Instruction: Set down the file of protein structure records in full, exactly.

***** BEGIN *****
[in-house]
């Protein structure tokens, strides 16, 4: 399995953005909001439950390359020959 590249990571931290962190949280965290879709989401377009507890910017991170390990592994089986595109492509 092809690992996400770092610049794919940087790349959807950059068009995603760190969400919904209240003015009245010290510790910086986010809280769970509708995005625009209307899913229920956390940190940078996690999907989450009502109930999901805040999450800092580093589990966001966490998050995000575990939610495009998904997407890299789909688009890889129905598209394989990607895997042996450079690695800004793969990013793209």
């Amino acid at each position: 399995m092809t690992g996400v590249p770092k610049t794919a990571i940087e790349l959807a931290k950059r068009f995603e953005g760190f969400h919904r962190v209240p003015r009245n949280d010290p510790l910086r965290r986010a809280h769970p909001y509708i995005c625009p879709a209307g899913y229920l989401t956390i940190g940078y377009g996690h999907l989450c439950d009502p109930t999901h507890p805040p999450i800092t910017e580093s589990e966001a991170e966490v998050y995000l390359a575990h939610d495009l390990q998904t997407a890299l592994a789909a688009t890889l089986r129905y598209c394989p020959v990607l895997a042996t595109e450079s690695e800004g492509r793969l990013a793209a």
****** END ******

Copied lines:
[in-house]
């Protein structure tokens, strides 16, 4: 399995953005909001439950390359020959 590249990571931290962190949280965290879709989401377009507890910017991170390990592994089986595109492509 092809690992996400770092610049794919940087790349959807950059068009995603760190969400919904209240003015009245010290510790910086986010809280769970509708995005625009209307899913229920956390940190940078996690999907989450009502109930999901805040999450800092580093589990966001966490998050995000575990939610495009998904997407890299789909688009890889129905598209394989990607895997042996450079690695800004793969990013793209």
């Amino acid at each position: 399995m092809t690992g996400v590249p770092k610049t794919a990571i940087e790349l959807a931290k950059r068009f995603e953005g760190f969400h919904r962190v209240p003015r009245n949280d010290p510790l910086r965290r986010a809280h769970p909001y509708i995005c625009p879709a209307g899913y229920l989401t956390i940190g940078y377009g996690h999907l989450c439950d009502p109930t999901h507890p805040p999450i800092t910017e580093s589990e966001a991170e966490v998050y995000l390359a575990h939610d495009l390990q998904t997407a890299l592994a789909a688009t890889l089986r129905y598209c394989p020959v990607l895997a042996t595109e450079s690695e800004g492509r793969l990013a793209a």